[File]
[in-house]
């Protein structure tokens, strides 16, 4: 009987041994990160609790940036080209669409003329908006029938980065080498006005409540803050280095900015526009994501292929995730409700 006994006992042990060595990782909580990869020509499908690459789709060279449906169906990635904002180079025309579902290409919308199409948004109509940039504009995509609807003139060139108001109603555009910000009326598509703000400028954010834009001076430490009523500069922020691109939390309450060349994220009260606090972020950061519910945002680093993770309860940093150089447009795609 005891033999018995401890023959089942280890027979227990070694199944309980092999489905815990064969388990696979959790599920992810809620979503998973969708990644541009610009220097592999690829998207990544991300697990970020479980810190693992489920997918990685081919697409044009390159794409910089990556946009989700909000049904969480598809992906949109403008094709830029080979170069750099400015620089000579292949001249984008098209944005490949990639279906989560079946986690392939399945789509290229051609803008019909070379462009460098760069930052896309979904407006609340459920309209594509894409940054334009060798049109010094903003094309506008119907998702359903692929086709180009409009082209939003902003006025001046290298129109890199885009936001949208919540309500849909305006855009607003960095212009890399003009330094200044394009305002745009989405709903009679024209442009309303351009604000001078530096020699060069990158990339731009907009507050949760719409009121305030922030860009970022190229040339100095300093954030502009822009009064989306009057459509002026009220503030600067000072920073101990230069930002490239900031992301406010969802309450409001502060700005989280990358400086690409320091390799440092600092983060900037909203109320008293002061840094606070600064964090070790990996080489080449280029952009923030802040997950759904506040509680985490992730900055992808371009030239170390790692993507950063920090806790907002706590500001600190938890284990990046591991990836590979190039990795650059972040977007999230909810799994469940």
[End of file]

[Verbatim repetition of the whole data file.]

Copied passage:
[in-house]
């Protein structure tokens, strides 16, 4: 009987041994990160609790940036080209669409003329908006029938980065080498006005409540803050280095900015526009994501292929995730409700 006994006992042990060595990782909580990869020509499908690459789709060279449906169906990635904002180079025309579902290409919308199409948004109509940039504009995509609807003139060139108001109603555009910000009326598509703000400028954010834009001076430490009523500069922020691109939390309450060349994220009260606090972020950061519910945002680093993770309860940093150089447009795609 005891033999018995401890023959089942280890027979227990070694199944309980092999489905815990064969388990696979959790599920992810809620979503998973969708990644541009610009220097592999690829998207990544991300697990970020479980810190693992489920997918990685081919697409044009390159794409910089990556946009989700909000049904969480598809992906949109403008094709830029080979170069750099400015620089000579292949001249984008098209944005490949990639279906989560079946986690392939399945789509290229051609803008019909070379462009460098760069930052896309979904407006609340459920309209594509894409940054334009060798049109010094903003094309506008119907998702359903692929086709180009409009082209939003902003006025001046290298129109890199885009936001949208919540309500849909305006855009607003960095212009890399003009330094200044394009305002745009989405709903009679024209442009309303351009604000001078530096020699060069990158990339731009907009507050949760719409009121305030922030860009970022190229040339100095300093954030502009822009009064989306009057459509002026009220503030600067000072920073101990230069930002490239900031992301406010969802309450409001502060700005989280990358400086690409320091390799440092600092983060900037909203109320008293002061840094606070600064964090070790990996080489080449280029952009923030802040997950759904506040509680985490992730900055992808371009030239170390790692993507950063920090806790907002706590500001600190938890284990990046591991990836590979190039990795650059972040977007999230909810799994469940």